Writers, Sex and…Discrimination? by Mickey J. Corrigan

We have author Mickey. J. Corrigan and she has a controversial topic today! Please welcome Mickey...

Writers, Sex and…Discrimination?
Mickey J. Corrigan

Do you ever feel like your work gets rejected due to sexual discrimination?
Take a look at this response I got from a publisher to whom I submitted a query for my pulpy crime novel. I asked why the lack of female representation in his catalogue, and he pointed to the inclusion of the few female authors he's published.
Thanks for getting in touch, Mickey. We don’t do many series – more often we publish just individual stand-alone novels. And one of the few series we do have…[NAMES 2 BOOKS] *are* written by a real female….We’d always be open to adding another female author to the line, of course. But we’re getting about 1,000 submissions per year at this point and only publishing 4 books, so we have to say no to more than 99% of the books we see.
In this publisher's defense, I will say I was not expecting an acceptance letter. This is a top-notch publishing house with household name authors. But why so few talented female writers filling out their list?
According to the publisher, this is because relatively few female writers submit to the press. The publisher says this about that:
Keep in mind that I also reject 99.6% of all the books we get from male authors – the vast majority of those don’t wow me either.  But the difference is that if you get 1,000 submissions from men, you can reject 996 and still buy 4. If you get only 100 or 200 submissions from women, you can’t reject 99.6 and buy 0.4 of a book (or reject 199.2 and buy 0.8 of one) – you either reject 99 and buy 1 or reject 100 and buy zero. In any event you end up with one book or zero books, which isn’t a large number either way.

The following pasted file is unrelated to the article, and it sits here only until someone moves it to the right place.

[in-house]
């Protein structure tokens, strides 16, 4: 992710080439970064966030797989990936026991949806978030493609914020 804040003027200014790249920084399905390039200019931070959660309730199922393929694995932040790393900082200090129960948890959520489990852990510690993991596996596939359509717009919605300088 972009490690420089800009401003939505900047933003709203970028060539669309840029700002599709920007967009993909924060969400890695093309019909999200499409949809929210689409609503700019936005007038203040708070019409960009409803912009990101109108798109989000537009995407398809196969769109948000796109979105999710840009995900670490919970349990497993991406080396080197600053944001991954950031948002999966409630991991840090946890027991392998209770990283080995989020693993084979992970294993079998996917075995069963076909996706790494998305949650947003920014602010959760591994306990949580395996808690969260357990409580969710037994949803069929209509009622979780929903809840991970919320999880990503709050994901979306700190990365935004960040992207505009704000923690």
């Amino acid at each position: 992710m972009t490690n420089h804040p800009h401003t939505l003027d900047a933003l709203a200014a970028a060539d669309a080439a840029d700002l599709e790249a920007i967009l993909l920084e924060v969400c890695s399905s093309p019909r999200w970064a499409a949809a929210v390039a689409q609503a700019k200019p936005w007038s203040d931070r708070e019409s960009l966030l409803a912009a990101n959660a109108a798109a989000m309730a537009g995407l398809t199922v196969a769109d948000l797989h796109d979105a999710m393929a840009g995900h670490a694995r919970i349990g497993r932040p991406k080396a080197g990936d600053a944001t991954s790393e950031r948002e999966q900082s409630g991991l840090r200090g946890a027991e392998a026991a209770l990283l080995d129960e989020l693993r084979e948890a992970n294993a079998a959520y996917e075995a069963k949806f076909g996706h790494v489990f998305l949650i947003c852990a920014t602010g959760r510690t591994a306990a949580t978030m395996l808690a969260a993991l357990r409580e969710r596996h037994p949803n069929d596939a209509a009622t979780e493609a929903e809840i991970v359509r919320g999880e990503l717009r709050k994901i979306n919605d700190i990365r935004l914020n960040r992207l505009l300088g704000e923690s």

Crazy math aside, why wouldn't female writers be submitting to this press? With its well-known authors and bestselling books, I'd think more women would want in. Or is it the genre: noir crime? What? Women don't write—or read—noir?
I write it, I read it. And I can't be alone in my taste for dark twisty stories. Besides, some 80 percent of book buyers are female.
Was this sex discrimination I was dealing with here? What do you think? Do you think it's more difficult to get published if you're a woman? A guy in my writers' group claims today's agents are ONLY looking for women writers. He means they are all looking for next author of a Potter, Twilight, or Fifty Shades.
I'm not so sure about that.
Love to hear your views and experiences on the topic.
Originally from Boston, Mickey J. Corrigan lives and writes and gets into trouble in South Florida, where the men run guns and the women run after them. The tropics provide a lush, steamy setting for hot Florida pulp. Recent books include the edgy novellas in The Hard Stuff series from the Wild Rose Press: Whiskey Sour Noir, Vodka Warrior, Mai Tail Guy (a free read) and the new novella Tequila Dirty.

Visit Mickey at:
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Blurb for Tequila Dirty:
Something bad has happened (again) in Dusky Beach. And Rita Deltone, a tough talking waitress from Lemon Run, Florida, is smack in the middle of it. She's being interviewed while all trussed up, lying there in the stark white room with a bandage on her head. She knows all too well the dirt road she took to get down so low, but she takes the long way around in the telling.